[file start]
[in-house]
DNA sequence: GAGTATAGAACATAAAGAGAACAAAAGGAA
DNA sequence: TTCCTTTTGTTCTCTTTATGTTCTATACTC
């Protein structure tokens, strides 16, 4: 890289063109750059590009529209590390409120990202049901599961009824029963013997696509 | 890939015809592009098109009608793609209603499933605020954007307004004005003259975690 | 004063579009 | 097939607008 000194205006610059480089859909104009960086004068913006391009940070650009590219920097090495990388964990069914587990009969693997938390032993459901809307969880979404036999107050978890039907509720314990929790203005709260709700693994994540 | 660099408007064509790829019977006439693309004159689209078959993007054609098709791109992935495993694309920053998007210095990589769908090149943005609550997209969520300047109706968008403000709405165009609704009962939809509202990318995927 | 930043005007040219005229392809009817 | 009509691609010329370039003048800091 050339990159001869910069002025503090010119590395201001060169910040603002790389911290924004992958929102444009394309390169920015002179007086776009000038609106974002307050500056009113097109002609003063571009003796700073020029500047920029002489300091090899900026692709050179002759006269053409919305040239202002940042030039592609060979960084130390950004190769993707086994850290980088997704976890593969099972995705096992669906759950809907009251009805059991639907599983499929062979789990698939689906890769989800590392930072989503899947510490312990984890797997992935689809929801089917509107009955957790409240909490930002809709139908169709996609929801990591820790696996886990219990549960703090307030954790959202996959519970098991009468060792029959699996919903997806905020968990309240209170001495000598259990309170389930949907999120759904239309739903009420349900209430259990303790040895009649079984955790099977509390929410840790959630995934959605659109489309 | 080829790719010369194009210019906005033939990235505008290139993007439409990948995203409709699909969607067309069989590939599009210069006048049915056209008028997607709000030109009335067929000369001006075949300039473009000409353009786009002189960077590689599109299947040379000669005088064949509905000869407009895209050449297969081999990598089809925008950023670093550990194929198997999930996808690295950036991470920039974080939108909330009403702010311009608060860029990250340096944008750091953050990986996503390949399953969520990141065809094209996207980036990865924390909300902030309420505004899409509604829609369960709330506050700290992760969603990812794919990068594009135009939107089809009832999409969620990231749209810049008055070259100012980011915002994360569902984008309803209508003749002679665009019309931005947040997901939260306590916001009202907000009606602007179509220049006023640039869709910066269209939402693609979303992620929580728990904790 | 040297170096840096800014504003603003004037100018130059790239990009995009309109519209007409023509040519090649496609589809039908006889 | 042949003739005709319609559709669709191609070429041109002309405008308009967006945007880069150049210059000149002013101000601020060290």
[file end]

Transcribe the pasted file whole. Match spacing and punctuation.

[in-house]
DNA sequence: GAGTATAGAACATAAAGAGAACAAAAGGAA
DNA sequence: TTCCTTTTGTTCTCTTTATGTTCTATACTC
């Protein structure tokens, strides 16, 4: 890289063109750059590009529209590390409120990202049901599961009824029963013997696509 | 890939015809592009098109009608793609209603499933605020954007307004004005003259975690 | 004063579009 | 097939607008 000194205006610059480089859909104009960086004068913006391009940070650009590219920097090495990388964990069914587990009969693997938390032993459901809307969880979404036999107050978890039907509720314990929790203005709260709700693994994540 | 660099408007064509790829019977006439693309004159689209078959993007054609098709791109992935495993694309920053998007210095990589769908090149943005609550997209969520300047109706968008403000709405165009609704009962939809509202990318995927 | 930043005007040219005229392809009817 | 009509691609010329370039003048800091 050339990159001869910069002025503090010119590395201001060169910040603002790389911290924004992958929102444009394309390169920015002179007086776009000038609106974002307050500056009113097109002609003063571009003796700073020029500047920029002489300091090899900026692709050179002759006269053409919305040239202002940042030039592609060979960084130390950004190769993707086994850290980088997704976890593969099972995705096992669906759950809907009251009805059991639907599983499929062979789990698939689906890769989800590392930072989503899947510490312990984890797997992935689809929801089917509107009955957790409240909490930002809709139908169709996609929801990591820790696996886990219990549960703090307030954790959202996959519970098991009468060792029959699996919903997806905020968990309240209170001495000598259990309170389930949907999120759904239309739903009420349900209430259990303790040895009649079984955790099977509390929410840790959630995934959605659109489309 | 080829790719010369194009210019906005033939990235505008290139993007439409990948995203409709699909969607067309069989590939599009210069006048049915056209008028997607709000030109009335067929000369001006075949300039473009000409353009786009002189960077590689599109299947040379000669005088064949509905000869407009895209050449297969081999990598089809925008950023670093550990194929198997999930996808690295950036991470920039974080939108909330009403702010311009608060860029990250340096944008750091953050990986996503390949399953969520990141065809094209996207980036990865924390909300902030309420505004899409509604829609369960709330506050700290992760969603990812794919990068594009135009939107089809009832999409969620990231749209810049008055070259100012980011915002994360569902984008309803209508003749002679665009019309931005947040997901939260306590916001009202907000009606602007179509220049006023640039869709910066269209939402693609979303992620929580728990904790 | 040297170096840096800014504003603003004037100018130059790239990009995009309109519209007409023509040519090649496609589809039908006889 | 042949003739005709319609559709669709191609070429041109002309405008308009967006945007880069150049210059000149002013101000601020060290």